Bringing up the pay differences between men and women never fails to ignite healthy debate.
First, we have to look at the reasons behind the disparity: Is it because women are less likely to ask for a raise—and when they do, their bosses view it differently than when a man raises the question? Is it because male executives are reluctant to mentor younger women? Is it that men simply put in more hours than women?
If it isn’t obvious, definitive conclusions about the causes of the wage gap—which has barely budged in the last 10 years—have yet to be made.
On the solution front, however, a study by Harvard professor and president of the American Economic Association Claudia Goldin found that the pay gap is more dramatic in industries with less flexible work hours, such as finance and law, than in those with more flexible work hours, such as technology and health.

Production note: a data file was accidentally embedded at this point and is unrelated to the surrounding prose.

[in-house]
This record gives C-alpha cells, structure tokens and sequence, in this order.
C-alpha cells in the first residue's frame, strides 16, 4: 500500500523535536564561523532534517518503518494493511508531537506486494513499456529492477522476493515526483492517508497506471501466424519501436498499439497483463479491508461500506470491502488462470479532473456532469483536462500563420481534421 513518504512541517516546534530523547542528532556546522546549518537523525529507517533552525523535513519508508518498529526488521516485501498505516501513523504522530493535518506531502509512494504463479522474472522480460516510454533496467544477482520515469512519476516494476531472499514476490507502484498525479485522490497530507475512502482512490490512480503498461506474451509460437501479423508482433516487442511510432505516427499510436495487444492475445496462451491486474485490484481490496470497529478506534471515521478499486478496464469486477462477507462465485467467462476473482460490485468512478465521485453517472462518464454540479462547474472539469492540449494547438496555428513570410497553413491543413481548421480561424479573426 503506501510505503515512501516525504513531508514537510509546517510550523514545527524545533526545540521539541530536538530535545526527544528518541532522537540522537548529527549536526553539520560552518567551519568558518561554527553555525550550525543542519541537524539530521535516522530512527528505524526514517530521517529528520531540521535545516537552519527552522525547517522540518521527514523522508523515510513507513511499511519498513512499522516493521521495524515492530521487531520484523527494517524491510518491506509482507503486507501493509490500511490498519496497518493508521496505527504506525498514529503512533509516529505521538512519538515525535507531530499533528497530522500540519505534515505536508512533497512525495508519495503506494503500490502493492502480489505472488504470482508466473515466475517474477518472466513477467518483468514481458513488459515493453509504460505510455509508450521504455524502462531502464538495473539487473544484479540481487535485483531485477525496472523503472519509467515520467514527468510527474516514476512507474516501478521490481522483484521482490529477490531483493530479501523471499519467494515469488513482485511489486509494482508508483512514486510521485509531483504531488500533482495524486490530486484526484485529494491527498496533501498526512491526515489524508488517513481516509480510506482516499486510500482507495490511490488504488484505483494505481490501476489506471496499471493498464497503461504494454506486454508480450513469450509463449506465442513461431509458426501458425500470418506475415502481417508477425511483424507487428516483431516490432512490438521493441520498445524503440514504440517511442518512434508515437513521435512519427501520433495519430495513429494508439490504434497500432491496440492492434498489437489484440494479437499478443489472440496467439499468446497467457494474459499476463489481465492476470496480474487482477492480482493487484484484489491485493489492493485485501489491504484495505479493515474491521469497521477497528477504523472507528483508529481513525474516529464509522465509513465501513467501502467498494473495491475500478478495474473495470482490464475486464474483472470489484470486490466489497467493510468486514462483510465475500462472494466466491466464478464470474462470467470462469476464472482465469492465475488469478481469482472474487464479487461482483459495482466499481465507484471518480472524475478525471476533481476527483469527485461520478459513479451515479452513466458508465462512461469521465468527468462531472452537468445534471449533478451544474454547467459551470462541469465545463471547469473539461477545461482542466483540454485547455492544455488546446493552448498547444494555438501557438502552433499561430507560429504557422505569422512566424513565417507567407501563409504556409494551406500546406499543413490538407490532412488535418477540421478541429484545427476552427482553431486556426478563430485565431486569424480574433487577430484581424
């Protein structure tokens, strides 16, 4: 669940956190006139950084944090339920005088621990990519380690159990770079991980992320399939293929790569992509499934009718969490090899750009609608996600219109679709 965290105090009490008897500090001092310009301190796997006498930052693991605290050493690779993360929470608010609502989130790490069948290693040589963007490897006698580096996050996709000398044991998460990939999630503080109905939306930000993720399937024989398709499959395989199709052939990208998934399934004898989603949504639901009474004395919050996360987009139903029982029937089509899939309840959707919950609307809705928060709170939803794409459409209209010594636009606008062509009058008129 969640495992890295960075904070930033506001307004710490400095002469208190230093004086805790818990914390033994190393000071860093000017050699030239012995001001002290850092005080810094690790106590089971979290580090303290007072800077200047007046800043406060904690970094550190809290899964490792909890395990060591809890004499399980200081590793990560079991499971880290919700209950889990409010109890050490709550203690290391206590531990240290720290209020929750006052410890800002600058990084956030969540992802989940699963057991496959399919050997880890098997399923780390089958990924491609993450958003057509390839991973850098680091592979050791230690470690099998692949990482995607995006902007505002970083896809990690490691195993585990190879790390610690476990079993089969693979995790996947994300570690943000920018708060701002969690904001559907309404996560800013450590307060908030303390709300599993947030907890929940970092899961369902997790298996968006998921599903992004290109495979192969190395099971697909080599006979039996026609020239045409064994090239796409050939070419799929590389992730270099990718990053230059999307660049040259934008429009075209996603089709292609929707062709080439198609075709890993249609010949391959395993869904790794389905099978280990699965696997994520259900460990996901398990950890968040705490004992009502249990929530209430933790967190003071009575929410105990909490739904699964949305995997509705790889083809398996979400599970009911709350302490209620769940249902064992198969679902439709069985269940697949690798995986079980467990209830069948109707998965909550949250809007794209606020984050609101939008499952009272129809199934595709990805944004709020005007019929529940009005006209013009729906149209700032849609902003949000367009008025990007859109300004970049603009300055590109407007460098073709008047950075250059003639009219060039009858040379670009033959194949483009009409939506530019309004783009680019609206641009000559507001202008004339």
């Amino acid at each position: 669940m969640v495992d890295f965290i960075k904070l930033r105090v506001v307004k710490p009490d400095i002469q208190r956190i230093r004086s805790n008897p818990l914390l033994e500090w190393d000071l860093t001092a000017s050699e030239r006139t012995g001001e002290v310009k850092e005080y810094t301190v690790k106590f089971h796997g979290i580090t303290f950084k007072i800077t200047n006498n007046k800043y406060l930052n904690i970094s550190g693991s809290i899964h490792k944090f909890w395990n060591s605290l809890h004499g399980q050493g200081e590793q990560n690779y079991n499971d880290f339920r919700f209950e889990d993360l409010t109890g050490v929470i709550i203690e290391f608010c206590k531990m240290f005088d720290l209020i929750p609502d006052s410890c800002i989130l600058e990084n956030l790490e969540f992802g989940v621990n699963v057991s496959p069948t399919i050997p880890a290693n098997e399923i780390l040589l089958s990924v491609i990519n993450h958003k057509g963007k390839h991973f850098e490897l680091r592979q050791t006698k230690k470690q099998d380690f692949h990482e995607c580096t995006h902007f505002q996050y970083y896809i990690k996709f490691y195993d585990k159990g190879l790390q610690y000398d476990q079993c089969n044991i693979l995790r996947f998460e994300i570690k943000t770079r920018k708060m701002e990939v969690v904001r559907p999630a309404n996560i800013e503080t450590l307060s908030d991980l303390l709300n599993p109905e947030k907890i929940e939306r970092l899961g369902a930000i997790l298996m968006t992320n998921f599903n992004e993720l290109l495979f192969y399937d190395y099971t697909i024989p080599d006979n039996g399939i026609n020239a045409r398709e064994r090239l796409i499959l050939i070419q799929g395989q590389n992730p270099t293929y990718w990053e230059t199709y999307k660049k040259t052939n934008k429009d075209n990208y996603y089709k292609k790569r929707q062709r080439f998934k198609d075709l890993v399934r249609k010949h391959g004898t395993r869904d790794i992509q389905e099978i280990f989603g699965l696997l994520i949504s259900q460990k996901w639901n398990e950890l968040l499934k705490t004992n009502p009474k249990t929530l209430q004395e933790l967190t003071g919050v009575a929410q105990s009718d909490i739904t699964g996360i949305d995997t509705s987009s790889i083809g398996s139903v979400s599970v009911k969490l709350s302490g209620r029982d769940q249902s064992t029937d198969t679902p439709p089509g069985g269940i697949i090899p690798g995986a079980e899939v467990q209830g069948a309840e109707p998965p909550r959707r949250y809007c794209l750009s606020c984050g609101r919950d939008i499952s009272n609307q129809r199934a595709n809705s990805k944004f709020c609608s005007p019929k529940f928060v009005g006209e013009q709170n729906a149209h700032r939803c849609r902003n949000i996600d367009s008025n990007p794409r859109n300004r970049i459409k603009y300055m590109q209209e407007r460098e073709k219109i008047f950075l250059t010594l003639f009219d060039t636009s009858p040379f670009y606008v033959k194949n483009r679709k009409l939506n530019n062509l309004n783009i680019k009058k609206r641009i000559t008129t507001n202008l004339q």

In fact, she posits, if companies were to amend their policies to enable more flex time, the gender pay gap would lessen considerably.
It makes sense, when you think about it. While we’d like to think that moms and dads are just as likely to pick up the kids from the school nurse’s office, or tag-team with a last-minute babysitter on a snow day, the reality is that moms are disproportionately responsible for navigating the unpredictable situation that is child care. (And we won’t even touch on maternity leave.)
And unpredictability isn’t rewarded in the working world. Currently, Goldin says, many fields apply value to hours worked based on when they are worked, and whether those hours are continuous. If industries became more flexible and shifted their mindset about how they value their workers’ time, it could help close the pay gap … and benefit men and women alike.